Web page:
VFTG: School is back, and the season is fast approaching, so in this short remaining off-season, what is the plan to get the team ready for opening night?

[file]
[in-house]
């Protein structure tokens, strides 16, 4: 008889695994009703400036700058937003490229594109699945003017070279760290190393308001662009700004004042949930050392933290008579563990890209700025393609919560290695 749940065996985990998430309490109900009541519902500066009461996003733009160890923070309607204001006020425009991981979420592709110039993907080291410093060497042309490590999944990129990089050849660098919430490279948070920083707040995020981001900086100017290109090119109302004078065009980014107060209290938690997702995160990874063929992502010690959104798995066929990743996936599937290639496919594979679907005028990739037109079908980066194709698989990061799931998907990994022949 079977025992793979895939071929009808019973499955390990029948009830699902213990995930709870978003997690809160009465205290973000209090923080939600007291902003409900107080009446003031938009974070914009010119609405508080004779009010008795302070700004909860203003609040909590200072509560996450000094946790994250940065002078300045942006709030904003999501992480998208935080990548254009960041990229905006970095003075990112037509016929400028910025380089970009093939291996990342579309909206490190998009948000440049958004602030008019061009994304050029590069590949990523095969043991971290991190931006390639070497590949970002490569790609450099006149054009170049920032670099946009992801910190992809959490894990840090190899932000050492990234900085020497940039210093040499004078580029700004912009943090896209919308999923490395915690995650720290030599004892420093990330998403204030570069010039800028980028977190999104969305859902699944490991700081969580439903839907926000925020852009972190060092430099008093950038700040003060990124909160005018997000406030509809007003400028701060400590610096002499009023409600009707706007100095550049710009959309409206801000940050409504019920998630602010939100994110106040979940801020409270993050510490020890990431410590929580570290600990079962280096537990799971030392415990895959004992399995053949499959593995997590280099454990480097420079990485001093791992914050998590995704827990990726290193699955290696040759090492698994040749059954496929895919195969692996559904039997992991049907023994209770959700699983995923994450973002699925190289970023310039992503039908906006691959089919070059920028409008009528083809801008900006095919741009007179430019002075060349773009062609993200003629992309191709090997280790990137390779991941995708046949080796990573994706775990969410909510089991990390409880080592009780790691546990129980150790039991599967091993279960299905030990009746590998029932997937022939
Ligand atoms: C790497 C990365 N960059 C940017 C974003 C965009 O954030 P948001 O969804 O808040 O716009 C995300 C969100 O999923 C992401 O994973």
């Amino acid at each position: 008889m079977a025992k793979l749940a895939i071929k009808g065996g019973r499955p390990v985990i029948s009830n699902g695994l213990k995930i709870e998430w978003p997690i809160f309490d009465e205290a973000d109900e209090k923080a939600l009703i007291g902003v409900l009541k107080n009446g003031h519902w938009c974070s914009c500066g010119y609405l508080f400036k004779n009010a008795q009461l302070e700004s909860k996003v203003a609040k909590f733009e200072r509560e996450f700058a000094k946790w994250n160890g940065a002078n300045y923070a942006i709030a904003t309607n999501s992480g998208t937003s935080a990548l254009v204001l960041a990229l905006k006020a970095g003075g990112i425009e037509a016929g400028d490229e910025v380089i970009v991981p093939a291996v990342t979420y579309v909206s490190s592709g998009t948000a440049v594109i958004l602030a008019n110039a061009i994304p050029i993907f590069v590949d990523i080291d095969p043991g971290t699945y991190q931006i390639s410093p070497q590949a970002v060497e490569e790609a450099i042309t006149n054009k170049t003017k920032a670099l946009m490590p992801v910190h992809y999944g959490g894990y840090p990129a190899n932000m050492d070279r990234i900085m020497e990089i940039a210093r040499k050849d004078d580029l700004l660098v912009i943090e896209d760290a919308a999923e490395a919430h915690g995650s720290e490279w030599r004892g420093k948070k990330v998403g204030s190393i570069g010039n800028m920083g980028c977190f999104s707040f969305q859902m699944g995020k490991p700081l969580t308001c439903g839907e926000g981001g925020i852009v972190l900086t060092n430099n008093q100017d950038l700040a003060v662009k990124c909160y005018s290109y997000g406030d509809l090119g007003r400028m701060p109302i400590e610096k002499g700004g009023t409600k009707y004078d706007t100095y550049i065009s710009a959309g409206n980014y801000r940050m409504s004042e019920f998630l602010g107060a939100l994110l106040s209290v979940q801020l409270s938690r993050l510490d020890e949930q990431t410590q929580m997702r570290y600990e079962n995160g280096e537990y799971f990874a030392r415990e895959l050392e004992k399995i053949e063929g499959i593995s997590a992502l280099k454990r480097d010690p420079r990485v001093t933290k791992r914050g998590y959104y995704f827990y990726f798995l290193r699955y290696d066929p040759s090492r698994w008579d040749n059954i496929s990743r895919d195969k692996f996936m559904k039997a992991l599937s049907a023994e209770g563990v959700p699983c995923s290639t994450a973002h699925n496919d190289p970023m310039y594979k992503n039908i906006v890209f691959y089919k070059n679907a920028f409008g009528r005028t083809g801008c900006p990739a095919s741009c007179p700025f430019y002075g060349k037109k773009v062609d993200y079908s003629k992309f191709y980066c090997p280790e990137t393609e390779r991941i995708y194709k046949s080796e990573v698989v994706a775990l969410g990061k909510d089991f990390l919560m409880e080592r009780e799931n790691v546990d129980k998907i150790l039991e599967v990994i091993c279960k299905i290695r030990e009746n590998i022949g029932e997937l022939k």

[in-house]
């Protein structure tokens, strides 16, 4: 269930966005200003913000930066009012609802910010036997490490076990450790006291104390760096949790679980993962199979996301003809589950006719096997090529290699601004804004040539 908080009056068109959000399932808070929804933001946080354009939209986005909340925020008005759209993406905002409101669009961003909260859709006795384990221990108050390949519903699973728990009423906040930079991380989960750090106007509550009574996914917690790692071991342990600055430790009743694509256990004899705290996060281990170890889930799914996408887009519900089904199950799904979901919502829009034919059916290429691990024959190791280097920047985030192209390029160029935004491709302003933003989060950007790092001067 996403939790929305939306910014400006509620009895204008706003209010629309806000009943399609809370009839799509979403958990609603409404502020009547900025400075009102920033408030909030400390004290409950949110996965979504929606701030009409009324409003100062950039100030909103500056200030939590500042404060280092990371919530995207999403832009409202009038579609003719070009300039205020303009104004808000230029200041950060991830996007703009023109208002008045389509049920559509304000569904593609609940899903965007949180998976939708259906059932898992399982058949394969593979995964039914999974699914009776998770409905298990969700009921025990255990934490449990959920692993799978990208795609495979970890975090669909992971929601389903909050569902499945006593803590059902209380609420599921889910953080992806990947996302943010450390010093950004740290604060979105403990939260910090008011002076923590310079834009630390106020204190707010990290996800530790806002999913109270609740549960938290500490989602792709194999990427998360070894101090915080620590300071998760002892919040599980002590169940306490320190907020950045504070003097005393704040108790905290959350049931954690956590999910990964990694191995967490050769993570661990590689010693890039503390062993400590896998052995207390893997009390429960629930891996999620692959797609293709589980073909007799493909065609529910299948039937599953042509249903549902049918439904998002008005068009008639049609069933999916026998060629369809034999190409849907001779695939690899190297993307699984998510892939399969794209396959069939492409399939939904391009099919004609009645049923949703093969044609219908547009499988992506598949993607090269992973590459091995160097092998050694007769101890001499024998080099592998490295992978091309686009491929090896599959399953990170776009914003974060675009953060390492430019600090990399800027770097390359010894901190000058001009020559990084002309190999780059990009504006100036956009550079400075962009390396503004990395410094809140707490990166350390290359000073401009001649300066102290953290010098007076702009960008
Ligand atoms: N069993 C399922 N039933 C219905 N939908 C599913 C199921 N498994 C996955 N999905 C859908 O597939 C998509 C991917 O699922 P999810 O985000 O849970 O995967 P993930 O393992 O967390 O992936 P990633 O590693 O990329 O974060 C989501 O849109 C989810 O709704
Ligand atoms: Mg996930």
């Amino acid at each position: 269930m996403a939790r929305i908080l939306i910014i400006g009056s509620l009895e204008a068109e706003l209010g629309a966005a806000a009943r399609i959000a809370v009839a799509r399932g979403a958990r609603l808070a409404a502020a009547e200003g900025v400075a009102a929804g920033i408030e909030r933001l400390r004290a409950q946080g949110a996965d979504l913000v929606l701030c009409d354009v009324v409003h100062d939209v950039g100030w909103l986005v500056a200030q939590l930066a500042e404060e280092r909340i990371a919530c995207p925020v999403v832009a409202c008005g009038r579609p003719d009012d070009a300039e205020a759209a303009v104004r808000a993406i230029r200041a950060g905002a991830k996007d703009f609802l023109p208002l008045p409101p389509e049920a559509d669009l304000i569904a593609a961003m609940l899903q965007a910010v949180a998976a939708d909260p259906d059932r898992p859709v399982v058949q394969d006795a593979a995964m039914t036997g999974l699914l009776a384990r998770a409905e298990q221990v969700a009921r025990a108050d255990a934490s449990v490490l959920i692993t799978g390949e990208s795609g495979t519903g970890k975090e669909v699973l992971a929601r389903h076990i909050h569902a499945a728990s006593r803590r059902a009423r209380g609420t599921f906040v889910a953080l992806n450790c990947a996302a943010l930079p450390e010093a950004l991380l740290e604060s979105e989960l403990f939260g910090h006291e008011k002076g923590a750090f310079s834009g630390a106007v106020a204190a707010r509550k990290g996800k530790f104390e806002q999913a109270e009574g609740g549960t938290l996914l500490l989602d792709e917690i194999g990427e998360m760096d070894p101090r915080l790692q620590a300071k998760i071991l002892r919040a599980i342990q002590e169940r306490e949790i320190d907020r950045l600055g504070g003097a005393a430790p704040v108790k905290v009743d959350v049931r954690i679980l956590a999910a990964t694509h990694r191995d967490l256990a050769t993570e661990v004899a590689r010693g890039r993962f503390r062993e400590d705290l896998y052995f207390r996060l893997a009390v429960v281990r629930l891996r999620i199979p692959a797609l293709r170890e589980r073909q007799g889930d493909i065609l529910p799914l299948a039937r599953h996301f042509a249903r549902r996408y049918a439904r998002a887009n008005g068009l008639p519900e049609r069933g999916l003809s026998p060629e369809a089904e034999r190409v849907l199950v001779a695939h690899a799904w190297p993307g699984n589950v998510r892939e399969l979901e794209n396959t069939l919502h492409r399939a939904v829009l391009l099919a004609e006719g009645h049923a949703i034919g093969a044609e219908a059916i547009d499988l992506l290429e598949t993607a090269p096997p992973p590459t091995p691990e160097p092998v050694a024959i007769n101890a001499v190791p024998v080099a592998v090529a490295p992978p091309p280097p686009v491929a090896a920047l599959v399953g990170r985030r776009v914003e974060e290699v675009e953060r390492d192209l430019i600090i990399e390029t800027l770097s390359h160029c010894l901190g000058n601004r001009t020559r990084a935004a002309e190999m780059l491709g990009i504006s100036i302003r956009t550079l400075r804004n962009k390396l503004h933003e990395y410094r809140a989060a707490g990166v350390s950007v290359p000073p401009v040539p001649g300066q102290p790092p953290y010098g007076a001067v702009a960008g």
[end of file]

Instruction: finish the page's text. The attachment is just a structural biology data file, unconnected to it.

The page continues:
RUD: We’ll get them in, start the weight training right away, we’ll get a couple of good weeks of that – that’s the biggest thing this time of year – and then we’ll come up with a game plan of how to attack September. We have a good game plan right now, now we’re just in the final stages of tweaking it, figuring out exactly how it’s going to work. Part of it is, especially first year, everyone together, we’ll have a good plan of how to attack the on-ice piece, how we’re going to that in terms of skill sessions, team practices. It’s a long season, so you don’t want to jump in, full bore, the first week of September and get right into your forecheck and power play, you sort of need to work up to things. So we’re going to work up to that first game and get everything in that we need to get in, and we’ll be ready to go when the puck drops.